People are talking about how the superhero movie cycle is burning itself out through overuse, as the same formula keeps getting repeated with different-colored capes. We’ll see what happens, but there’s another format out there getting at least as much play.
I refer to the improv-based comedy film, for which we need only a slim premise, a loose atmosphere, and a cast peopled with alumni of sketch groups such as the Groundlings and Upright Citizens Brigade. The style is dominant in big movies, Sundance-scaled films, and small screens.
And it has a key distinction the superhero genre can’t claim: These projects have rewarded a series of women in big roles, from Kristen Wiig and Melissa McCarthy to the Tina Fey/Amy Poehler axis of power.
“Slow Learners” is another one of these, and it has the conventions of the genre: eccentric conversational tangents, inspired riffing, and a performing style that goes for the zany topper instead of character consistency.
Although it is difficult to believe that the people on screen would actually do the things they do, the movie is undeniably funny, not least for the way it unleashes two reliable actors — veterans of improvisational stagework — who are clearly ready for the next step.
Sarah Burns (“Enlightened”) and Adam Pally (“The Mindy Project”) play Anne and Jeff, platonic best friends whose dull romantic lives need spicing up. They’re tired of being overlooked and celibate, so a new wildness is in order — not with each other, but with the cool people they’ve been missing. This leads to a few funny scenes, and eventually to an ending that is, of course, easy to predict.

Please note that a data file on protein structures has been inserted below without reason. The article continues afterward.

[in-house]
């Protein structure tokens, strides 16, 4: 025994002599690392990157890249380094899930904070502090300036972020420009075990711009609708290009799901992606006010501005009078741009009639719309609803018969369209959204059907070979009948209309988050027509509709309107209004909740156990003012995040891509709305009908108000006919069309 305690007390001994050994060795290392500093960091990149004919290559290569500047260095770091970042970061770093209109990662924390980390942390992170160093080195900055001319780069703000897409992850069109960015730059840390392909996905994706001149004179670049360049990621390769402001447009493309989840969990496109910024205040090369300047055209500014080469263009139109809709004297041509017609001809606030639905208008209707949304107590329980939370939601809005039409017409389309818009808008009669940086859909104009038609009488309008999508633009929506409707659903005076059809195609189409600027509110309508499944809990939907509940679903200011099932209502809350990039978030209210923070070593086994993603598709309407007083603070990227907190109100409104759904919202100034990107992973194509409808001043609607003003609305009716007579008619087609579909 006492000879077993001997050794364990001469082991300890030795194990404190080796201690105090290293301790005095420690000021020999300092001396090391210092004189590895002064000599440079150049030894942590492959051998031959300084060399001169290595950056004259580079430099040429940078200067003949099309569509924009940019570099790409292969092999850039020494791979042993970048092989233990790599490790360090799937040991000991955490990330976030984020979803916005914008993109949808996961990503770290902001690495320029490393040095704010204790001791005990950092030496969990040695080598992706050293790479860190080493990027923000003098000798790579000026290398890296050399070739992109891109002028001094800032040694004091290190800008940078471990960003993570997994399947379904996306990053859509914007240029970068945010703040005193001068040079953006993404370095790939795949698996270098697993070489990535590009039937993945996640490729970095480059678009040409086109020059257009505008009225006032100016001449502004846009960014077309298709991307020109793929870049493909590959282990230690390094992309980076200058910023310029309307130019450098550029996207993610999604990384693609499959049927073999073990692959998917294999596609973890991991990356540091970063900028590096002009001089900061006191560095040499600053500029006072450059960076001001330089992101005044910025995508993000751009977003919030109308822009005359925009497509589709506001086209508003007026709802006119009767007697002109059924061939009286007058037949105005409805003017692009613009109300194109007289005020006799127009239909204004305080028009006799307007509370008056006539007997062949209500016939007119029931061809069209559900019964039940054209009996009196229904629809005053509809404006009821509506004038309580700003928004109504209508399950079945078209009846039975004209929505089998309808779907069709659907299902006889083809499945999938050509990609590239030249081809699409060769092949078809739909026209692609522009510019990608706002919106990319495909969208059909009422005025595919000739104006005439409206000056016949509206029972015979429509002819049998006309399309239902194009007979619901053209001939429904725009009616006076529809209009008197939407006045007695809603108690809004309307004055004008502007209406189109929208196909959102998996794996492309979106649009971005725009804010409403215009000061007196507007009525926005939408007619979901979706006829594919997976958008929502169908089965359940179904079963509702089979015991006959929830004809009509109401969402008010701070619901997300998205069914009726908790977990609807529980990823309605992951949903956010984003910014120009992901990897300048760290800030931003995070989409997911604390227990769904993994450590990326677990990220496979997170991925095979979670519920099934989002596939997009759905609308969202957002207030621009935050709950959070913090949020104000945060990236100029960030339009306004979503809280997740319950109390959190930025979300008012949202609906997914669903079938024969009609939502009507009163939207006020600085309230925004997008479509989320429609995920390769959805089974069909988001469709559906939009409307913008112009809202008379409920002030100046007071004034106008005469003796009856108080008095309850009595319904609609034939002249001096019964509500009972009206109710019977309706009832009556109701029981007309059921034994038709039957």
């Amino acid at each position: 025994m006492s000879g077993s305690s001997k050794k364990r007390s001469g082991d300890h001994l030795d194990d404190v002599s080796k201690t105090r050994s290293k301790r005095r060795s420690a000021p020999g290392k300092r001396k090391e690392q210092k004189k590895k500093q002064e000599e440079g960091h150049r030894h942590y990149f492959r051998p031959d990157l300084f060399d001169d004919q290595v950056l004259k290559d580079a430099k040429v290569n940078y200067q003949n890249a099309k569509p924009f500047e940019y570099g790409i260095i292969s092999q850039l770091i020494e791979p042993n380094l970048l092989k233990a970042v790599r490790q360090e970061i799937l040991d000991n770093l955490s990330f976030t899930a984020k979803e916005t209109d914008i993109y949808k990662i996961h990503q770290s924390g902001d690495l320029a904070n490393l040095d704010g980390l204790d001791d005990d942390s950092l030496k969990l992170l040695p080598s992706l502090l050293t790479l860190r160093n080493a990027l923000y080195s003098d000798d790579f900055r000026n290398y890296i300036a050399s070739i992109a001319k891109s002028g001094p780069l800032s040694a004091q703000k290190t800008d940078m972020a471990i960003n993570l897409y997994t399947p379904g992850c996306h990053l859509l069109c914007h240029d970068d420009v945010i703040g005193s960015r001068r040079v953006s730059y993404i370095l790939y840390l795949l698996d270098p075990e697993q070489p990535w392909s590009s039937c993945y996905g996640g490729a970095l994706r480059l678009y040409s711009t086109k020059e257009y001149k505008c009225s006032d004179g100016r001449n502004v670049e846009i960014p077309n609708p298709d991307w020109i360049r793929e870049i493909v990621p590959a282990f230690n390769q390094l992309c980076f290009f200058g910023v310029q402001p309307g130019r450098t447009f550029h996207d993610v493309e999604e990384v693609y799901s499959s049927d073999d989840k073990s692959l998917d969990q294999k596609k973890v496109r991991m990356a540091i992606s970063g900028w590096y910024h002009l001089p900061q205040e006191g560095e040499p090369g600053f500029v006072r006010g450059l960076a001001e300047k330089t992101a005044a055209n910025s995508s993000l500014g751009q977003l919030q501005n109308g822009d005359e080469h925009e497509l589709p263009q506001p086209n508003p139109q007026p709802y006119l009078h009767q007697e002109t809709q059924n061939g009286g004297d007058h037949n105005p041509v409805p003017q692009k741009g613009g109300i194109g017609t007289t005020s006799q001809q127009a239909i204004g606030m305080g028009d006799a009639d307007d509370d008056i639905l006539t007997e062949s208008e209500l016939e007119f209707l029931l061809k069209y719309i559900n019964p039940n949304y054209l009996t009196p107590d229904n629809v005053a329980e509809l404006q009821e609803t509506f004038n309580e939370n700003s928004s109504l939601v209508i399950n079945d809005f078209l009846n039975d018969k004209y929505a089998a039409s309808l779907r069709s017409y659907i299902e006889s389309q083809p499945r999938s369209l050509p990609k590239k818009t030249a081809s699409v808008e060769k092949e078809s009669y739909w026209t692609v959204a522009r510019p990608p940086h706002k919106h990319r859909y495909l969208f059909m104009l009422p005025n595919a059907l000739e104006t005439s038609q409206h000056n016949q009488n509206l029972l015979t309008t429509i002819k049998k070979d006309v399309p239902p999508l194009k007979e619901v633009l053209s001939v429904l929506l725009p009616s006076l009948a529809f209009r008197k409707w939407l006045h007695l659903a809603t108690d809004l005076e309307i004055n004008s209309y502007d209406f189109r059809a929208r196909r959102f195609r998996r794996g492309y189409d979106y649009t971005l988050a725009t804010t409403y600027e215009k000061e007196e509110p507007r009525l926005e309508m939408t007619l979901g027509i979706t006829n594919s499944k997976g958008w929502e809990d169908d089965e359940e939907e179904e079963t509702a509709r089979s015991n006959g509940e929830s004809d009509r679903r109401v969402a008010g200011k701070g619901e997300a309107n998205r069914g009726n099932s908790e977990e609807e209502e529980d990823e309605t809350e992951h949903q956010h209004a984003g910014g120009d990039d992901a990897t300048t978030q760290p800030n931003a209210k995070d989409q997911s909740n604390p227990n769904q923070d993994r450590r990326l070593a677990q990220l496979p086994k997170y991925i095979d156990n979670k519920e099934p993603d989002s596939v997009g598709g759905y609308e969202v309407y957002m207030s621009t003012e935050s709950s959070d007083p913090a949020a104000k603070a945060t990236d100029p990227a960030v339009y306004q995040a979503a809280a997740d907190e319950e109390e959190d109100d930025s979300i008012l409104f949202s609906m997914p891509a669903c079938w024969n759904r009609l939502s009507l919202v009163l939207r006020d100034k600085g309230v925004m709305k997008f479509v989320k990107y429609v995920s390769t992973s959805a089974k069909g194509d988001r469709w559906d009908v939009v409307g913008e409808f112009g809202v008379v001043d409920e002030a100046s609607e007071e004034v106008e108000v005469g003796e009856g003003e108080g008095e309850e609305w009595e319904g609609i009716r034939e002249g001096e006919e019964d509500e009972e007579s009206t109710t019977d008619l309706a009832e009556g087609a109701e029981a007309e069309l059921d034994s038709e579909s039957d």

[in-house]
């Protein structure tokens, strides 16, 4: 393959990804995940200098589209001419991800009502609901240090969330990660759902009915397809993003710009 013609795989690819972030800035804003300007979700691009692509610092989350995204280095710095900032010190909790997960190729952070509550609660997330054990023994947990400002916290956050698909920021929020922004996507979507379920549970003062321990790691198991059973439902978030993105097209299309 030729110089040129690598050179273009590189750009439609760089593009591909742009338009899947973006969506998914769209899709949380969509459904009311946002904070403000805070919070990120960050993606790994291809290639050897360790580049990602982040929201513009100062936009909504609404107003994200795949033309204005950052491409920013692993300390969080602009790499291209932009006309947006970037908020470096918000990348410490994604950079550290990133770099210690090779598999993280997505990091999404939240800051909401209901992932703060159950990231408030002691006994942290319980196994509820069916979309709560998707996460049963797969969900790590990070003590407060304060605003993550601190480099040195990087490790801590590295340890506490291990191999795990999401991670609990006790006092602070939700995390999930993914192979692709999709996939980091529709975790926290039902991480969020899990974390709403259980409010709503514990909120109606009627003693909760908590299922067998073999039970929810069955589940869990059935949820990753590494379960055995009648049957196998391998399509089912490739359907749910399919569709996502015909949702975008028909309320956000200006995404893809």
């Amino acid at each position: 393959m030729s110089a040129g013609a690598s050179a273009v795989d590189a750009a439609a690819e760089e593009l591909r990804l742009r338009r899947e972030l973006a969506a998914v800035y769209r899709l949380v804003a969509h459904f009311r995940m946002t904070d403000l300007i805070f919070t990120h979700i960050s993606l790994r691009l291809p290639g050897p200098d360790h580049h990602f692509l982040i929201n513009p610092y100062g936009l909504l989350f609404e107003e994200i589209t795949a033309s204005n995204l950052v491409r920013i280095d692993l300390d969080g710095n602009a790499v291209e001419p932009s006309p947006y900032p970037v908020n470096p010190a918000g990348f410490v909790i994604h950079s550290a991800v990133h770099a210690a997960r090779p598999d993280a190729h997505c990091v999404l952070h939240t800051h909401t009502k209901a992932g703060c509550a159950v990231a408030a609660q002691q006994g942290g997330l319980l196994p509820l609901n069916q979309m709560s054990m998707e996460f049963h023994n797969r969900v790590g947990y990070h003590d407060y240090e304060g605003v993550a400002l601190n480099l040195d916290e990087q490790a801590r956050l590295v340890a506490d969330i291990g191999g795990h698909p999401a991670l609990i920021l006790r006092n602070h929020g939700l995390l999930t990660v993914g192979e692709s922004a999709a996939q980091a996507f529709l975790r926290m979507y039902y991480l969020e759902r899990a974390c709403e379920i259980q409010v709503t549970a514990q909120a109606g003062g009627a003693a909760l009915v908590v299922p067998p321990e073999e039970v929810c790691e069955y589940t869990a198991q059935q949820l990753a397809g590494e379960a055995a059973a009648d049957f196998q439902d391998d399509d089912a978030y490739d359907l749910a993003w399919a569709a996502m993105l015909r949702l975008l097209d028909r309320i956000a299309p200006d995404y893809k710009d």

Strung along this thin clothesline of plot we get a series of comedy set-ups: Jeff being brutally assessed by a first date who would prefer to go home rather than eat her meal; Anne’s planned seduction of Jeff’s pal Max (the admirably straight-faced Reid Scott) being interrupted by his ex; Anne putting on a Southern accent and disastrously retreating to the bathroom after going to the apartment of a hook-up.
In all these bits — well, most of them — Burns and Pally weave truly daffy comedy business, aided by a strong surrounding cast (Catherine Reitman and Mary Grill are especially sharp). He underplays and she overplays, but this works for their dynamic together.
If you don’t like Burns and Pally, the movie’s dead — that’s the price for foregrounding personality over story.
“Slow Learners” (three stars)
Another paper-thin, improvisational comedy, but this one’s got some inspired moments from two comedians ready for the next level: Sarah Burns and Adam Pally. They play best platonic buds who liven up their dull existences by making their dating lives much wilder.
Rating: Not rated; probably R for language, subject matter
Showing: Sundance Cinemas